Anna Buckley / HelloGiggles
Anna Buckley
October 16, 2017 1:19 pm

If you’ve ever taken the widely known and respected Myers-Briggs personality test, then you have this woman to thank for your enlightening results. If you’re unfamiliar with the test, here’s the lowdown.

The Myers–Briggs Type Indicator (MBTI) is a personality test based on the ideas of philosopher and theorist Carl Jung. The test is meant to help people better understand themselves, their purpose, and their relationships with other people.

Isabel Briggs Myers and her mother, Katharine Cook Briggs, developed the test.

Anna Buckley / HelloGiggles

The three original pairs of personality traits covered in Jung’s philosophy are Extraversion and Introversion, Sensing and Intuition, and Thinking and Feeling. Briggs Myers herself added a fourth: Judging and Perceiving. The combination of these traits results in a four-letter personality trait. (For example, Introverted, Intuitive, Feeling, and Judging = an INFJ.)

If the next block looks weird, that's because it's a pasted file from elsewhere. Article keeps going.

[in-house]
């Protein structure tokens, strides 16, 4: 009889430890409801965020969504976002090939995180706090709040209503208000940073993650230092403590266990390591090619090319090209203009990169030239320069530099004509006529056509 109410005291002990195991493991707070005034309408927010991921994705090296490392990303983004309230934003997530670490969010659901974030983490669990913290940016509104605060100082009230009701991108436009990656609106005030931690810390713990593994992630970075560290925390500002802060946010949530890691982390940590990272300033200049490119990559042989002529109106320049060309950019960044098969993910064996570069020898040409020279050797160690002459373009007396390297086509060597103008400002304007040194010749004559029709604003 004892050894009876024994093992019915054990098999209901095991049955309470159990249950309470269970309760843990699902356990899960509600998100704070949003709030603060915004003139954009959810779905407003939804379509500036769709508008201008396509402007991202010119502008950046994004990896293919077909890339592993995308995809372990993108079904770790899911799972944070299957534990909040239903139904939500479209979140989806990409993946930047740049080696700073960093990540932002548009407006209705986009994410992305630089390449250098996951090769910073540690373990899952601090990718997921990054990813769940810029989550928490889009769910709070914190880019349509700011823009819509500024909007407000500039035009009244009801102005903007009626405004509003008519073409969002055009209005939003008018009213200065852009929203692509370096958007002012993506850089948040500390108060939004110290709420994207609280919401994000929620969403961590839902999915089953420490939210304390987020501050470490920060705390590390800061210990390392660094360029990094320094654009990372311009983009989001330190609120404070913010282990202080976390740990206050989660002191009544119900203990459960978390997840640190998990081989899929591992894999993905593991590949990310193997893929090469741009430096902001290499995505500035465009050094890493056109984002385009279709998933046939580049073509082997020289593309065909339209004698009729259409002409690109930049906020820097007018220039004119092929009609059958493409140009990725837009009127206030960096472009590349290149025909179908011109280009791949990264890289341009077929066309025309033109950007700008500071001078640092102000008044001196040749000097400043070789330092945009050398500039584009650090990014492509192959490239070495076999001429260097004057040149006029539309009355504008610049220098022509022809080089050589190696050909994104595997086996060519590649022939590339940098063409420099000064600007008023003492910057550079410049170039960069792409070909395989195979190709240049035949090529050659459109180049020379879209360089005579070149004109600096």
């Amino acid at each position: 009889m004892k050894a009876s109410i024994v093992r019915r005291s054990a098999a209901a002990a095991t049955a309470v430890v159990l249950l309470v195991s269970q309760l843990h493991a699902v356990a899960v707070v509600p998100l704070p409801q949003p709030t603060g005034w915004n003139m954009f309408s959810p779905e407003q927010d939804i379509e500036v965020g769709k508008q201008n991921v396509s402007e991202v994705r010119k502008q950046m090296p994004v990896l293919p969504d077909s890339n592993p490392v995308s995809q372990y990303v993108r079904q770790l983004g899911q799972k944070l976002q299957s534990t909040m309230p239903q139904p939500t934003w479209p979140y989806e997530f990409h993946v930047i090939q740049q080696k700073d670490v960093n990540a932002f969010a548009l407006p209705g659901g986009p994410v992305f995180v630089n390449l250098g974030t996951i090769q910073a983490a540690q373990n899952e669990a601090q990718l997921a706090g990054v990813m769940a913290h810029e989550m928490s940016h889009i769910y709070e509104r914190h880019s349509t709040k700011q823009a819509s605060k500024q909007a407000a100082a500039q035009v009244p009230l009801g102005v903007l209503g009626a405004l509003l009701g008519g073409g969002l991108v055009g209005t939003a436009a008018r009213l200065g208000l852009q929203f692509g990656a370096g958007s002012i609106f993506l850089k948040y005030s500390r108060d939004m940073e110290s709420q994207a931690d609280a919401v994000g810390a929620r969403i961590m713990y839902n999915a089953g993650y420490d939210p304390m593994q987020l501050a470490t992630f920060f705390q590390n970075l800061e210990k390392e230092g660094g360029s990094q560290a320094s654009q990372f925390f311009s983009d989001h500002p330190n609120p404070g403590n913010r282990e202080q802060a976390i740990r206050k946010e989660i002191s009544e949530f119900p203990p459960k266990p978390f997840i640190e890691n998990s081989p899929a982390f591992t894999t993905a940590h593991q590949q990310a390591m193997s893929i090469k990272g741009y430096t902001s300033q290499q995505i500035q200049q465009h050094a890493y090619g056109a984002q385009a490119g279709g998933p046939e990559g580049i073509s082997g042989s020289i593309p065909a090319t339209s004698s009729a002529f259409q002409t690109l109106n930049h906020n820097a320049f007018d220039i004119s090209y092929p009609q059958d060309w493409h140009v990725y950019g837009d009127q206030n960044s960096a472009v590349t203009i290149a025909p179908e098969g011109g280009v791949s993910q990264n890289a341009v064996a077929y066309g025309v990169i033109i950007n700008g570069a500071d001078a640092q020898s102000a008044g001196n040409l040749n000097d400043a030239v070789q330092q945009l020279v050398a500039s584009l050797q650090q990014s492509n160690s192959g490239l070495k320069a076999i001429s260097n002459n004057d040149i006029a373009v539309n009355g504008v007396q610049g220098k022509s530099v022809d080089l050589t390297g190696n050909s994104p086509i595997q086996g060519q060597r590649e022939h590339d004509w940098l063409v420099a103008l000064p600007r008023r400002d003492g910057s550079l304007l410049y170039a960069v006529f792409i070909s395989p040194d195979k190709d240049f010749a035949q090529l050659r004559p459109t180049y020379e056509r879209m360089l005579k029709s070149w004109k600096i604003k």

The possible personality types resulting from the MBTI include:

  • ISTJ (Responsible, efficient, practical)
  • ISTP (Logical, realistic, observers)
  • ESTP (Enthusiastic, hands-on, outgoing)
  • ESTJ (Opinionated, dependable, responsible)
  • ISFJ (Non-confrontational, harmonious, detail-oriented)
  • ISFP (Gentle, sensitive, down-to-earth)
  • ESFP (Energetic, spontaneous, outgoing)
  • ESFJ (Caring, supportive, tradition-oriented)
  • INFJ (Insightful, education-oriented, empathetic)
  • INFP (Communicative, idealistic, creative)
  • ENFP (Talkative, encouraging, sensitive)
  • ENFJ (Charming, peace-keepers, outgoing)
  • INTJ (Opinionated, inflexible, insightful)
  • INTP (Adaptable, analytical, abstract)
  • ENTP (Optimistic, sociable, forward-thinking)
  • ENTJ (Logical, big picture-oriented, assertive)

The integrity of this testing system, as well as its basis in Jung’s philosophy, has rendered the MBTI still integral to further studies.

Aside from her work on the MBTI, Isabel was also an author, writing Murder Yet to Come (1929) and Give Me Death (1934).

Here’s to a pioneering woman in philosophy. Why not celebrate by figuring out your own personality type? You can do so here. (P.S., Isabel was an INFJ.)

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